Monday, April 12, 2021

Classroom Management with a "Consistent" Impact

In Scholastic’s Teacher Magazine, Harry K. and Rosemary T. Wong, explain that, “A well-managed classroom is perhaps even more important to students than to teachers because it gives them a sense of security.” Consistent expectations and procedures give children opportunities to develop habits, self-awareness, and to take ownership for their own decisions; they develop a routine for living. In 2018, the University of Georgia reported that adolescents with predictable routines showed lower levels of stress hormones, were more likely to continue positive habits into adulthood, and also were less likely to develop negative habits like alcohol and drugs.

While the postive impacts of classroom predictability and consistency on children is not news to most educators, trying to maintain those elements in a remote or partially remote setting can be very challenging. When the classroom structure was flipped on its head due to Covid, many Northwest ISD educators knew the foundational importance of consistency and found creative ways to establish new norms in a mostly digital classroom environment. These practices have been carried through emergency remote learning and are being implemented as an ongoing practice that allows students to develop habits and empowers them to take charge of their own learning.

Chisholm Trail Middle School’s Yari Kemp implemented a functional Bitmoji classroom in her Pre-Algebra classes early in the school year. She provided links to the frequently needed resources and course information. Mrs. Kemp evolved this concept into a week-at-a-glance agenda for her students that she now embeds weekly into her Moodle page. This regularly updated Google Slide deck contains descriptions and links to everything done in class and allows students the opportunity to use that resource to plan their schedules, review concepts and assignments, and to take responsibility for the lessons by accessing the resource independently in the digital classroom environment.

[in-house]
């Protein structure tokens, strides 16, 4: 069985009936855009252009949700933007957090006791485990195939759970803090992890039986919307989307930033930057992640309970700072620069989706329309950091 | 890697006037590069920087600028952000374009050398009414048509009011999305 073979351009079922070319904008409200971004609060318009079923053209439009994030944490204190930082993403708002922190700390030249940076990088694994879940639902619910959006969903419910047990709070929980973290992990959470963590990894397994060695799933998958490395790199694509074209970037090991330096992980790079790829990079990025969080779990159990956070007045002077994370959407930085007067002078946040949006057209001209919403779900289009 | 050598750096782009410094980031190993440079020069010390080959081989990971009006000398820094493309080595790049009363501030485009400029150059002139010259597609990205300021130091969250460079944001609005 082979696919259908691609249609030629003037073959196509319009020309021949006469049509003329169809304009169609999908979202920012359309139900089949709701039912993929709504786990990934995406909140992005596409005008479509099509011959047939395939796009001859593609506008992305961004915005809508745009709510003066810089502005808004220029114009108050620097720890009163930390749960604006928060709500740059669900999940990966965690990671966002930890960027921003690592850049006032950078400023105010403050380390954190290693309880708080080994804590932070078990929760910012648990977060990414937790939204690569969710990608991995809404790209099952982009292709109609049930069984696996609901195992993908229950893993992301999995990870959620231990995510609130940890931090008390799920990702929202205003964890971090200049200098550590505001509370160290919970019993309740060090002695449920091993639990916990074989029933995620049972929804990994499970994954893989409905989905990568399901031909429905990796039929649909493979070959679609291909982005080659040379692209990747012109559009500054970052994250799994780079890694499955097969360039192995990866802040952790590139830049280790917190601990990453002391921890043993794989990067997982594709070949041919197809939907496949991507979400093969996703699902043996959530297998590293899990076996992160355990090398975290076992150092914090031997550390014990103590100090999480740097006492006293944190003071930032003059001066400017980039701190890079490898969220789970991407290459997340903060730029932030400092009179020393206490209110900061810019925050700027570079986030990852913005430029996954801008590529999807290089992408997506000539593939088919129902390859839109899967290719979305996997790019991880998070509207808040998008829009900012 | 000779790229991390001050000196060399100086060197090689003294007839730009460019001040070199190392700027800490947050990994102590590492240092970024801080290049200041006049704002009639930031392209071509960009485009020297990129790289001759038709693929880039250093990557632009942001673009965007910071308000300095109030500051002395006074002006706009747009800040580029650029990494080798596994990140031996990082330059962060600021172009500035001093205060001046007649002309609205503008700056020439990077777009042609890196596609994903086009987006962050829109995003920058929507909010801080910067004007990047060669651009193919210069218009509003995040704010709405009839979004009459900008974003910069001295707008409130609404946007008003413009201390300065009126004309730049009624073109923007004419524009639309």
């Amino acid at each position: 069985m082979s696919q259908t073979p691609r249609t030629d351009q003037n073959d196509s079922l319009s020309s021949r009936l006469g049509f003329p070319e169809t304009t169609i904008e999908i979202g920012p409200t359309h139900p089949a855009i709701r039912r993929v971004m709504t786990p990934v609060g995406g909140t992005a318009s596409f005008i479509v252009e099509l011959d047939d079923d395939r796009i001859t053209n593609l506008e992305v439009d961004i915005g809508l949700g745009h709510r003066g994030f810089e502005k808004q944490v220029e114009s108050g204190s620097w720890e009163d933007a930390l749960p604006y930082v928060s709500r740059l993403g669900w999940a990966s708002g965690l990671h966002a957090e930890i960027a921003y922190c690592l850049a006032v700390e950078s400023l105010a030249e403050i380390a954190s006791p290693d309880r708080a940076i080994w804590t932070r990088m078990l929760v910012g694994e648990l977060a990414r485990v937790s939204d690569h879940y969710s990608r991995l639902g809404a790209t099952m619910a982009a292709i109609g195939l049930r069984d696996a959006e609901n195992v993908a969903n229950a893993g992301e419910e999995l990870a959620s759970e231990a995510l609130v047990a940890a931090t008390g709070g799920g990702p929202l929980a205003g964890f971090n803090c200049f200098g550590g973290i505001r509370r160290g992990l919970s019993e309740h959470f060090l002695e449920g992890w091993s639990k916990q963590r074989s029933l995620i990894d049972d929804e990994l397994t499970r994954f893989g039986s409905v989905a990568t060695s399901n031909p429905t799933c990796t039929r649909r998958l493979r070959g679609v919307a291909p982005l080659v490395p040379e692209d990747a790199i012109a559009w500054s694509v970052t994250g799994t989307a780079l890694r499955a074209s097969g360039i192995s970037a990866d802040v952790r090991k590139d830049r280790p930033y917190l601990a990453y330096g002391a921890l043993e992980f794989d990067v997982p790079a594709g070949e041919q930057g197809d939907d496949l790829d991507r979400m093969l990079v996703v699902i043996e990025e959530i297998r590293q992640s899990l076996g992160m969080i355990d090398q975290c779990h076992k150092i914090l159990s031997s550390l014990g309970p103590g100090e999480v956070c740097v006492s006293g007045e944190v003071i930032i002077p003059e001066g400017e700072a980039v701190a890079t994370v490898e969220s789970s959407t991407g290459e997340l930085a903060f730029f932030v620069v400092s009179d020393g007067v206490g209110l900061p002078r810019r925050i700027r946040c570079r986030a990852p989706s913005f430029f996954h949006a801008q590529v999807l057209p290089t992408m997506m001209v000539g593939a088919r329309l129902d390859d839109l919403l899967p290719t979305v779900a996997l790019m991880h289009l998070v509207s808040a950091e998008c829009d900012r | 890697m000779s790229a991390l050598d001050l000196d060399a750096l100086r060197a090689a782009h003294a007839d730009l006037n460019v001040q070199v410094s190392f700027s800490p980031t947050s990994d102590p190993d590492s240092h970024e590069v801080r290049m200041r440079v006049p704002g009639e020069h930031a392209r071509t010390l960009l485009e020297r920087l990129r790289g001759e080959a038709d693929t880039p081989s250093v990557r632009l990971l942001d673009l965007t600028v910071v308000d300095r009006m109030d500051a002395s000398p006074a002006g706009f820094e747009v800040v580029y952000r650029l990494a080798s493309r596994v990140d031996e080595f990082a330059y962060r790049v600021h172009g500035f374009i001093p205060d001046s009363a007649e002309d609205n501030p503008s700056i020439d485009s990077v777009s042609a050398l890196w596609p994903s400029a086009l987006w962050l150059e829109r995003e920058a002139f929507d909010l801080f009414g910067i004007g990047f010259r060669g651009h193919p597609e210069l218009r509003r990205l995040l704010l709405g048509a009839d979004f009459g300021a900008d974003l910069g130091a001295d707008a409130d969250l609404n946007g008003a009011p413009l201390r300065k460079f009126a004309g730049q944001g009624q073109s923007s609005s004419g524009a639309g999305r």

Lashaumbe Jernigan, an Algebraic Reasoning teacher at V. R. Eaton High School, uses a week-at-a-glance calendar as well but in addition, she provides an easy to read Google document for her remote students where she records everything done each day. A parent of one of Mrs. Jernigan’s students said, “Mrs. Jernigan is fabulous! She posts everything my son needs right at the top of her Moodle page so that it’s the first thing you see. My student and I can easily see what he needs to do throughout the week and how he should prepare for his quizzes, scheduled on Fridays. Students can use the Daily Lessons chart to go back and look at work they are missing in order to help them stay on top of their own work.”

Many NISD teachers have adopted methods for helping to empower students to have more independence in managing their learning. Teachers frequently put their own twists on these strategies and they use everything from Google Slides to newsletters to automatic emails as a means to help put the responsibility of learning in the hands of their students.

 Amanda DeSimone, a Spanish teacher at V.R. Eaton High School said, “I know they are looking at it because one day I forgot to post it and that was the first thing they asked for so that they could plan ahead for the week...They’re becoming better time managers and these resources help to answer the frequent question of ‘What are we doing today?’” These strategies will carry over with students outside of their digital classroom environment and help them to be successful long after they finish these courses. The time management and organization skills students are developing as a result of these methods impact students in ways that students, parents, and teachers all appreciate. They help to build a rhythm and “routine for living” that can be applied in many aspects life.

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